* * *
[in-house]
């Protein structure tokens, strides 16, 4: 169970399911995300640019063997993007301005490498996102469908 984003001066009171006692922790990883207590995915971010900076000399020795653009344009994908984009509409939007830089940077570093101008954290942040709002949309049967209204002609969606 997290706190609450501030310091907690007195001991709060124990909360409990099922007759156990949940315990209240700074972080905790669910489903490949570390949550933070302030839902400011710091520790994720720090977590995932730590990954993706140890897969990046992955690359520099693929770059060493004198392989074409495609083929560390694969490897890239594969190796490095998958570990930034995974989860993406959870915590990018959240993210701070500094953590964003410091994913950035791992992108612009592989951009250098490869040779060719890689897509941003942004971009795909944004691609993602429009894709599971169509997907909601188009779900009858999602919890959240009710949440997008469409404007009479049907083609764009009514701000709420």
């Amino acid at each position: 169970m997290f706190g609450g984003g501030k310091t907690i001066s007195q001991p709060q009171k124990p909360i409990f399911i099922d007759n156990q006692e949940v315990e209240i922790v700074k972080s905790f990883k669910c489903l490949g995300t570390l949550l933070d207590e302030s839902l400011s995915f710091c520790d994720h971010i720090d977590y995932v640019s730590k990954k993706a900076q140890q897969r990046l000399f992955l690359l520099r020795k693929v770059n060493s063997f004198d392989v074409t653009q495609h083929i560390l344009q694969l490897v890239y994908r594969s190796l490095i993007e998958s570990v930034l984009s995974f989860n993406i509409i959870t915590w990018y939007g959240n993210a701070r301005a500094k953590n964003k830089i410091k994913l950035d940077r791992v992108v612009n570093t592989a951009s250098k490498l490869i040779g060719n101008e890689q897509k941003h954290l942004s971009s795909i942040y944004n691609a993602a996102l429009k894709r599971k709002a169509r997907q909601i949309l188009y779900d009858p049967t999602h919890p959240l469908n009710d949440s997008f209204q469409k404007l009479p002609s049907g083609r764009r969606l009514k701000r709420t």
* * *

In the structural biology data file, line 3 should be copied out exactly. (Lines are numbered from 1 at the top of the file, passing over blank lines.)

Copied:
């Amino acid at each position: 169970m997290f706190g609450g984003g501030k310091t907690i001066s007195q001991p709060q009171k124990p909360i409990f399911i099922d007759n156990q006692e949940v315990e209240i922790v700074k972080s905790f990883k669910c489903l490949g995300t570390l949550l933070d207590e302030s839902l400011s995915f710091c520790d994720h971010i720090d977590y995932v640019s730590k990954k993706a900076q140890q897969r990046l000399f992955l690359l520099r020795k693929v770059n060493s063997f004198d392989v074409t653009q495609h083929i560390l344009q694969l490897v890239y994908r594969s190796l490095i993007e998958s570990v930034l984009s995974f989860n993406i509409i959870t915590w990018y939007g959240n993210a701070r301005a500094k953590n964003k830089i410091k994913l950035d940077r791992v992108v612009n570093t592989a951009s250098k490498l490869i040779g060719n101008e890689q897509k941003h954290l942004s971009s795909i942040y944004n691609a993602a996102l429009k894709r599971k709002a169509r997907q909601i949309l188009y779900d009858p049967t999602h919890p959240l469908n009710d949440s997008f209204q469409k404007l009479p002609s049907g083609r764009r969606l009514k701000r709420t």